Low-Cost Mitigation Against Cold Boot Attacks for an Authentication Token

Conference paper
Part of the Lecture Notes in Computer Science book series (LNCS, volume 9696)

Abstract

Hardware tokens for user authentication need a secure and usable mechanism to lock them when not in use. The Pico academic project proposes an authentication token unlocked by the proximity of simpler wearable devices that provide shares of the token’s master key. This method, however, is vulnerable to a cold boot attack: an adversary who captures a running Pico could extract the master key from its RAM and steal all of the user’s credentials. We present a cryptographic countermeasure—bivariate secret sharing—that protects all the credentials except the one in use at that time, even if the token is captured while it is on. Remarkably, our key storage costs for the wearables that supply the cryptographic shares are very modest (256 bits) and remain constant even if the token holds thousands of credentials. Although bivariate secret sharing has been used before in slightly different ways, our scheme is leaner and more efficient and achieves a new property—cold boot protection. We validated the efficacy of our design by implementing it on a commercial Bluetooth Low Energy development board and measuring its latency and energy consumption. For reasonable choices of latency and security parameters, a standard CR2032 button-cell battery can power our prototype for 5–7 months, and we demonstrate a simple enhancement that could make the same battery last for over 9 months.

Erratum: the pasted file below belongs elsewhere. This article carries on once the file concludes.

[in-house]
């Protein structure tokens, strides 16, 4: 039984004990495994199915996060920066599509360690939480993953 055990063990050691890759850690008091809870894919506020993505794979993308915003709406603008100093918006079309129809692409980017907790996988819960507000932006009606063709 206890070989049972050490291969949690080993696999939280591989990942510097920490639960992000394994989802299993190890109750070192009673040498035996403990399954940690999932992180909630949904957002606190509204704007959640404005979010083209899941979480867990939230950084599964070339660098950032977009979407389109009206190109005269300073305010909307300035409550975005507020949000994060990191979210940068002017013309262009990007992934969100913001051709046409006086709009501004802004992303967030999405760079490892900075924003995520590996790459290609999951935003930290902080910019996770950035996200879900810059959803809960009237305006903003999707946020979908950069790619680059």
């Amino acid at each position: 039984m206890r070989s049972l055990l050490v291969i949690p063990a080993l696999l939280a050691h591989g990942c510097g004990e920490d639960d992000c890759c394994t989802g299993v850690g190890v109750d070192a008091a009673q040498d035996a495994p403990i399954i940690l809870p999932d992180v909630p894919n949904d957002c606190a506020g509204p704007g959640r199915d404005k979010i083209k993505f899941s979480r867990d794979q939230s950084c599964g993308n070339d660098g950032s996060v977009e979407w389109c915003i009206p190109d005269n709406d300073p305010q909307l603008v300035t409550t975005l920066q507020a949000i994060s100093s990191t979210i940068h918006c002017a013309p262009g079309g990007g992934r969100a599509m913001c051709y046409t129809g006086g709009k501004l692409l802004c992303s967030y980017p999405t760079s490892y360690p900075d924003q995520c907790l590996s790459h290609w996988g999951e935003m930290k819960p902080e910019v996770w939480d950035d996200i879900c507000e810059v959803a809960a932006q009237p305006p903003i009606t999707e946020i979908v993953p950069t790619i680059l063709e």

Keywords

Hardware authentication token Cold boot attack Memory remanence Bivariate secret sharing Bluetooth low energy 

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Copyright information

© Springer International Publishing Switzerland 2016

Authors and Affiliations

  1. 1.University of WaterlooWaterlooCanada
  2. 2.University of CambridgeCambridgeUK

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